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  • 1.
    Andersson, Eva
    et al.
    Swedish School of Sport and Health Sciences, GIH, Department of Sport and Health Sciences, Laboratory for Biomechanics and Motor Control.
    Swärd, L
    Thorstensson, Alf
    Swedish School of Sport and Health Sciences, GIH, Department of Sport and Health Sciences, Laboratory for Biomechanics and Motor Control.
    Trunk muscle strength in athletes.1988In: Medicine & Science in Sports & Exercise, ISSN 0195-9131, E-ISSN 1530-0315, Vol. 20, no 6, p. 587-93Article in journal (Refereed)
    Abstract [en]

    Maximal voluntary strength of the trunk muscles was measured in 57 male elite athletes (soccer players, wrestlers, tennis players, and gymnasts), 14 female elite gymnasts, and in a normal group of 87 conscripts. Mean ages in the different groups ranged from 18-22 yr. An isokinetic (constant velocity) technique was used to record maximal torque produced by trunk and hip muscles during flexion, extension, and lateral flexion over the range of motion. The constant angular velocities used were 15 deg.s-1 and 30 deg.s-1, respectively. Isometric strength was measured in a straight body position (0 deg. of flexion). The measurements were made with the subjects in a horizontal position with the pivot point at the hip and at the lumbar (L2-L3) level. All male athlete groups showed higher peak torque values than the normals. The differences were largest in hip extension and trunk flexion. The male gymnasts also showed significantly higher peak values in hip flexion as compared to all other categories. There was no difference in strength per kg body weight between female gymnasts and untrained males, except in trunk extension. The position for peak torque occurred earlier in the movements for the athletes, especially for the gymnasts in extension movements and for the tennis players in flexion movements. In isometric contractions essentially the same strength differences were present as in the slow isokinetic contractions. In lateral flexion wrestlers and tennis players showed significantly higher strength in movements toward the nondominant side. Thus, differences were present between the athletes and the normals, some of which appeared to be sport specific and related to long-term systematic training.(ABSTRACT TRUNCATED AT 250 WORDS)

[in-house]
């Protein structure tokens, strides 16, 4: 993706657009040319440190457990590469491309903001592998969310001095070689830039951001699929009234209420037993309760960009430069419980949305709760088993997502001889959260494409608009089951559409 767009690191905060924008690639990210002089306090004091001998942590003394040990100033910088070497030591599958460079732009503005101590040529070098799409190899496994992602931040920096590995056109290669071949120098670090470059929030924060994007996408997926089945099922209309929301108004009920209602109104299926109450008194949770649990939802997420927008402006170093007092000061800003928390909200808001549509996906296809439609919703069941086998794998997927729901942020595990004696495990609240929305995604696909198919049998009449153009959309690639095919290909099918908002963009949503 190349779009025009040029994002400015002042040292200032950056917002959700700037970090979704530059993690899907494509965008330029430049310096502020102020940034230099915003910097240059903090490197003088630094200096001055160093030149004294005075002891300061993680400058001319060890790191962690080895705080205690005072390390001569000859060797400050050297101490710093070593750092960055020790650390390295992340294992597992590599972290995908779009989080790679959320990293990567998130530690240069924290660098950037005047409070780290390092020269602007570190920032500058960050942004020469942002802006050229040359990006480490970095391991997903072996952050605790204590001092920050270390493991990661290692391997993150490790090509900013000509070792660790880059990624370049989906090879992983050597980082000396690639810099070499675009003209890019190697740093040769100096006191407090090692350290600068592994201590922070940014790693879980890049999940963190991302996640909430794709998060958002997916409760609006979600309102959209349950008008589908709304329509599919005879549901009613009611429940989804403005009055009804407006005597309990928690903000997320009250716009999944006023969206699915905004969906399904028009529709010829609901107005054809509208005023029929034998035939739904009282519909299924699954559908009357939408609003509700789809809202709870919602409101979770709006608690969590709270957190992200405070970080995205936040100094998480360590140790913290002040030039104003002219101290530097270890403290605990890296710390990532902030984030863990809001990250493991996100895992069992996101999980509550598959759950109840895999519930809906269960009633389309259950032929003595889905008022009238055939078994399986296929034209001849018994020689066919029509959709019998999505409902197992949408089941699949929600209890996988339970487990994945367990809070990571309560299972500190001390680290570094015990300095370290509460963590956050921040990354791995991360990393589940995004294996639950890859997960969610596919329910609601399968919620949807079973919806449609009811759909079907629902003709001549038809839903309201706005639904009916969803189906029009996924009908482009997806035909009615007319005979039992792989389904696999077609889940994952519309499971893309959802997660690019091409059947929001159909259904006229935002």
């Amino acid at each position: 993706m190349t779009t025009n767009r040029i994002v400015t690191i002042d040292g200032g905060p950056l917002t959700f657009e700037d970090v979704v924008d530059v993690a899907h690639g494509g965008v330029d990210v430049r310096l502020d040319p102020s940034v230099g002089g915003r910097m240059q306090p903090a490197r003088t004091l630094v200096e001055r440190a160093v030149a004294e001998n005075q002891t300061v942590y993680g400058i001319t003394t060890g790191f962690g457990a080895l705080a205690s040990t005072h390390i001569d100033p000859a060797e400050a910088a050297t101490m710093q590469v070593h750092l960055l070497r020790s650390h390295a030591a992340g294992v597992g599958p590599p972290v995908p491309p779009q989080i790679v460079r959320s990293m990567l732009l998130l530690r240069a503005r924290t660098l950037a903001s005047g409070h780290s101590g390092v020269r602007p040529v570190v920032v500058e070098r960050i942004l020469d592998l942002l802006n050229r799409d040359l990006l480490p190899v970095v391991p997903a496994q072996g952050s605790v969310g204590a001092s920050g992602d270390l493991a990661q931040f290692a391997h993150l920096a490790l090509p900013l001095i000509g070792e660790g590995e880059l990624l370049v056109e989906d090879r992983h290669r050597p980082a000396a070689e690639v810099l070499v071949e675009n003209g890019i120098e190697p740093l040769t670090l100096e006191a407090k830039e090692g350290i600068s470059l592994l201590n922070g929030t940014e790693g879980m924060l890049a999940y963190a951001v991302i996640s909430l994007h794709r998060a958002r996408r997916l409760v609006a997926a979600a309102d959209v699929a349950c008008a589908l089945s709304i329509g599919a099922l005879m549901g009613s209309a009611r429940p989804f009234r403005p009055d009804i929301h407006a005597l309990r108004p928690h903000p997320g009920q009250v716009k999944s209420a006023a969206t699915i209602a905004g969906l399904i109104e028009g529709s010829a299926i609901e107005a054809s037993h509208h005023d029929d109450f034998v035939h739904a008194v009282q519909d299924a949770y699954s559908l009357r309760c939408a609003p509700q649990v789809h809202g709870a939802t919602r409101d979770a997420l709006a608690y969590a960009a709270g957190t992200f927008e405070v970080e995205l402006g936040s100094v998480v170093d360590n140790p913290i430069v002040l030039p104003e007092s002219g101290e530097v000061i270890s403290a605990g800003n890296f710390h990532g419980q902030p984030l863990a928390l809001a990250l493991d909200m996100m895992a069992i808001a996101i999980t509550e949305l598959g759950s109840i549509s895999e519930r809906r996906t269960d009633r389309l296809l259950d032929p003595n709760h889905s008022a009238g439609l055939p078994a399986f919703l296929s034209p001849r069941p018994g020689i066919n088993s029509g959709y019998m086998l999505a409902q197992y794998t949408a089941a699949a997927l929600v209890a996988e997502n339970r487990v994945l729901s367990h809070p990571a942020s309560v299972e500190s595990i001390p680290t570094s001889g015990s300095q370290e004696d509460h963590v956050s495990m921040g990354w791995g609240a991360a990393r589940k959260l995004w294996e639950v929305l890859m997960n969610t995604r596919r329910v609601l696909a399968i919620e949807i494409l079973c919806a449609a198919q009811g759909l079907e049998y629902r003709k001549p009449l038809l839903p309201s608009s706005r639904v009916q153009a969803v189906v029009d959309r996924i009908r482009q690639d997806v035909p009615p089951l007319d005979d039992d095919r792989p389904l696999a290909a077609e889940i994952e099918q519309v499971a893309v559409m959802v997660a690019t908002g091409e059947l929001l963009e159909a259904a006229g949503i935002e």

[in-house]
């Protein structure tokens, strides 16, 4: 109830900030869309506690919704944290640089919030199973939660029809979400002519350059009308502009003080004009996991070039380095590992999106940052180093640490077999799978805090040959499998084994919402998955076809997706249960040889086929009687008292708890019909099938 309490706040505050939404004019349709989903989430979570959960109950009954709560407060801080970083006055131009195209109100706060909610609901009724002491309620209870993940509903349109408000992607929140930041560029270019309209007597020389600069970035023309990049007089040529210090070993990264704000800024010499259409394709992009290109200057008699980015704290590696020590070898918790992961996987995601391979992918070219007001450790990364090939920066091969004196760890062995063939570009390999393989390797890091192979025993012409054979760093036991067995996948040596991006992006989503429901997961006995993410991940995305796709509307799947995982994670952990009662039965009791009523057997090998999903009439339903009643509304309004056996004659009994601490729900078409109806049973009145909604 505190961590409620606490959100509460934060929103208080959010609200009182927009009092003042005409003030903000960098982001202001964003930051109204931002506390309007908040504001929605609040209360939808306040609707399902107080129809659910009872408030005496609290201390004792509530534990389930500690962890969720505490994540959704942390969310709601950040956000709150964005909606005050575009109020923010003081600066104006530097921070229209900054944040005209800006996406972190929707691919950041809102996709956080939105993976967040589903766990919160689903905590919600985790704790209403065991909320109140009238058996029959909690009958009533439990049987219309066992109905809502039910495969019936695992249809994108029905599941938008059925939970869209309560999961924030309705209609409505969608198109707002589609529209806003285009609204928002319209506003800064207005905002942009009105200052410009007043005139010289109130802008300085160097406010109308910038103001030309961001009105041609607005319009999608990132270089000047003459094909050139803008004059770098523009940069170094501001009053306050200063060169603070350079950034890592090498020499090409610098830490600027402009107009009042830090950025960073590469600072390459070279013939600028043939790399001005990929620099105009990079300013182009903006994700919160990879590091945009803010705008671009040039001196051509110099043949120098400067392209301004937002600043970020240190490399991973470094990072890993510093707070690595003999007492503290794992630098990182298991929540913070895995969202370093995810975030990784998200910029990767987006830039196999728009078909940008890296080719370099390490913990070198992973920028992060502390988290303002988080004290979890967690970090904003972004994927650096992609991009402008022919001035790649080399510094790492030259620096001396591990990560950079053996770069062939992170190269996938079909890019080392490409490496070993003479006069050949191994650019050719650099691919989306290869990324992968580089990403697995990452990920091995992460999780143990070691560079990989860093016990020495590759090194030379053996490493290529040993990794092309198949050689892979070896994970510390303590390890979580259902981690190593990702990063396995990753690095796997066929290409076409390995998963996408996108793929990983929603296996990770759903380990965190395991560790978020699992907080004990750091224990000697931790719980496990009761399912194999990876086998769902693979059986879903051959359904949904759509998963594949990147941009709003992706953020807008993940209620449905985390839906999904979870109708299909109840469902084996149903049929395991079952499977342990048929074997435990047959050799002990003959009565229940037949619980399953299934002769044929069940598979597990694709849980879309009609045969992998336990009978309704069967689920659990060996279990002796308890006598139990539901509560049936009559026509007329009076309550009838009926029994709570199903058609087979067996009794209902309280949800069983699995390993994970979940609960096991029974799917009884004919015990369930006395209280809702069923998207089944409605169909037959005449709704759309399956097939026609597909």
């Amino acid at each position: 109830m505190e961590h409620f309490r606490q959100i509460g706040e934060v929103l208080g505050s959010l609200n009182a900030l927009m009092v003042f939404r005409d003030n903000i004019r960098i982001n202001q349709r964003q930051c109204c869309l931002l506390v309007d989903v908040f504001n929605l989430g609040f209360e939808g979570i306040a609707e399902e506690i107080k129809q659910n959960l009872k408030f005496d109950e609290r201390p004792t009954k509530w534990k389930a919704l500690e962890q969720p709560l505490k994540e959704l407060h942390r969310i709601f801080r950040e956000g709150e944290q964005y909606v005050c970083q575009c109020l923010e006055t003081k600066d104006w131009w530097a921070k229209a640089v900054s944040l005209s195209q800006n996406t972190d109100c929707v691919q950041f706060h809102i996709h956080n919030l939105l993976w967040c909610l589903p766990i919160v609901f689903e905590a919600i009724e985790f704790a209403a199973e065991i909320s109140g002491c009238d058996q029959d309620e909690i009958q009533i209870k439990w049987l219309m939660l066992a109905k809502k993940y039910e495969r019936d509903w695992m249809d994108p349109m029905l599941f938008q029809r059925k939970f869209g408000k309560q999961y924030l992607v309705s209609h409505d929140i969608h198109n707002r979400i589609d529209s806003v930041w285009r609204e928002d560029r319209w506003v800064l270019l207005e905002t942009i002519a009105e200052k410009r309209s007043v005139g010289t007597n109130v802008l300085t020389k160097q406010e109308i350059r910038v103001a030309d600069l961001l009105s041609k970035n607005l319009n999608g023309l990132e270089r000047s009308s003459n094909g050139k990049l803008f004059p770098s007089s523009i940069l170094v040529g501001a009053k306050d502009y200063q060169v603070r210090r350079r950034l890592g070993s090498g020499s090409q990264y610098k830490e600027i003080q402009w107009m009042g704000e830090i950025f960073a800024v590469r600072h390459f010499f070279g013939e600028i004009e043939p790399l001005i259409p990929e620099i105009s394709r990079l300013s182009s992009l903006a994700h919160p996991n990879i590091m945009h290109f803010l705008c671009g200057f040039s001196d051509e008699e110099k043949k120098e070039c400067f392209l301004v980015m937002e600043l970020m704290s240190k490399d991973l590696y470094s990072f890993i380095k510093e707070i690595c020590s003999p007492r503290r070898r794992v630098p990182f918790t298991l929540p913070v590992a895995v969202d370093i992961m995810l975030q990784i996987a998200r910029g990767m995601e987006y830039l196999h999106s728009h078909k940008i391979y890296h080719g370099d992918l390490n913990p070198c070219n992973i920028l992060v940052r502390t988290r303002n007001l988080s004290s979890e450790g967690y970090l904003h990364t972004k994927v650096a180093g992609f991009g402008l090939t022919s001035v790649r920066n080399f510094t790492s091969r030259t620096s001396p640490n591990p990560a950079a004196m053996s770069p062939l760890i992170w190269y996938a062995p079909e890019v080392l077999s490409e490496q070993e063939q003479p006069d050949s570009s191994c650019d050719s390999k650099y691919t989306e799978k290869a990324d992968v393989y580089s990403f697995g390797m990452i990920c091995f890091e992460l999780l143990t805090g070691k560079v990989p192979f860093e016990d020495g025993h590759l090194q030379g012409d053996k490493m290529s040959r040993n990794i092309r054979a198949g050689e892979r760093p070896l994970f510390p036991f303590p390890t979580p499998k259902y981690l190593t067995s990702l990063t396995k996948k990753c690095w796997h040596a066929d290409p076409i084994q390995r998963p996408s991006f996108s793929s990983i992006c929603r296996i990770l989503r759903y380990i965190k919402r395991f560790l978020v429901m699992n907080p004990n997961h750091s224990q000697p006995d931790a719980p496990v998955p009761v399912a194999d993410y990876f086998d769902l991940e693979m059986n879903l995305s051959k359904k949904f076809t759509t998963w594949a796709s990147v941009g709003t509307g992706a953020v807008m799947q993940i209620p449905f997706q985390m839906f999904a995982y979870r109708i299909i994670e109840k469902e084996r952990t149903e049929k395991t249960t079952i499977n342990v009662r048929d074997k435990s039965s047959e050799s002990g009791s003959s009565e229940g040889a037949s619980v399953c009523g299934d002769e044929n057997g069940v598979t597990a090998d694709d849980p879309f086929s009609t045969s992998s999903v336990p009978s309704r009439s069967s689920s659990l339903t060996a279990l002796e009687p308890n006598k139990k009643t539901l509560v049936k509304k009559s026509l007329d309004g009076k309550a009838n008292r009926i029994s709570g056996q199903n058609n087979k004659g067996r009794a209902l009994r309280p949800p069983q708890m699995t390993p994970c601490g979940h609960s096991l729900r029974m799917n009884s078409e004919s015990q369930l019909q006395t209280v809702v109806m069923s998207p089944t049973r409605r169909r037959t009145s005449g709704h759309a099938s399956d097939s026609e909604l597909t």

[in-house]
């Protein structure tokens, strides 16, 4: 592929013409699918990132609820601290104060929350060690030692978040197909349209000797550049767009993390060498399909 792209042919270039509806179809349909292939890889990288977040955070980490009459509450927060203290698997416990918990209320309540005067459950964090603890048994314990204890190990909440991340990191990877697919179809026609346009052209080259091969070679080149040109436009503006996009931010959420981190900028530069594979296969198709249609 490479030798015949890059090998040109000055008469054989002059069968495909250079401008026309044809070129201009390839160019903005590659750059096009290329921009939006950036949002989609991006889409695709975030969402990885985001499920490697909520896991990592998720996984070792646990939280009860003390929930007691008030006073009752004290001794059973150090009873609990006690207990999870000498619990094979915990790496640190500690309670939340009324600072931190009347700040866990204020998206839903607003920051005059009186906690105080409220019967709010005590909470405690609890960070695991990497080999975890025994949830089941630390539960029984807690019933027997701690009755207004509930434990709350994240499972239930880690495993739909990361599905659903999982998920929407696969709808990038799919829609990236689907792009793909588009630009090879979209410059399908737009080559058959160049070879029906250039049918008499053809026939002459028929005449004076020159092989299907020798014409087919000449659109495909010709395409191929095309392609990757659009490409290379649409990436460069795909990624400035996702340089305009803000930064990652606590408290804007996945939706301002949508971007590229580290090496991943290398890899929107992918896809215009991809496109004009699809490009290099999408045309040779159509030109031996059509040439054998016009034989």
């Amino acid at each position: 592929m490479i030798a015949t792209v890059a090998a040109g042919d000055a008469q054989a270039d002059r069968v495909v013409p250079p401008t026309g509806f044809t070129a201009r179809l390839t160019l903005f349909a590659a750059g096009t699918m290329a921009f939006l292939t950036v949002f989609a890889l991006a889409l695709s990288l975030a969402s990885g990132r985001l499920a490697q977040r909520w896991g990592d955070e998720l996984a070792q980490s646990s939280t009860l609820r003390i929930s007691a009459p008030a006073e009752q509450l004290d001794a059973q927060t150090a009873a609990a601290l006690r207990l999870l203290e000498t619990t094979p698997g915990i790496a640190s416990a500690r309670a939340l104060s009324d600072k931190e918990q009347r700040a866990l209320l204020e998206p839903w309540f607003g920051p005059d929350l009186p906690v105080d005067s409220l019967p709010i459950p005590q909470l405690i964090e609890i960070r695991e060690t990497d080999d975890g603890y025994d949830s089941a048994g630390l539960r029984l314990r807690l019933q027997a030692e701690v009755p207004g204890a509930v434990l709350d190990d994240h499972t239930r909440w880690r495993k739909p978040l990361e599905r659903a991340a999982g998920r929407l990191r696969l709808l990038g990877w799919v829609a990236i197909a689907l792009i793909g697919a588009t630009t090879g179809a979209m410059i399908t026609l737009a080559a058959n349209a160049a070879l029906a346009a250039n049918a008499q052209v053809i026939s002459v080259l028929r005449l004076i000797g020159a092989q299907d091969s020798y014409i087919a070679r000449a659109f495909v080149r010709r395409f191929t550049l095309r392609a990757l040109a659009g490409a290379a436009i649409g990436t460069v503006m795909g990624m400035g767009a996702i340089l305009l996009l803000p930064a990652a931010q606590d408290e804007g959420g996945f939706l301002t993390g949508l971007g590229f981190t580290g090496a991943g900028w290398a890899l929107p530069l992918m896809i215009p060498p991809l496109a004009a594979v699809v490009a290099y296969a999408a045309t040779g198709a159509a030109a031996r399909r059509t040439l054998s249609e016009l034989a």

• 2. Andersson, Helena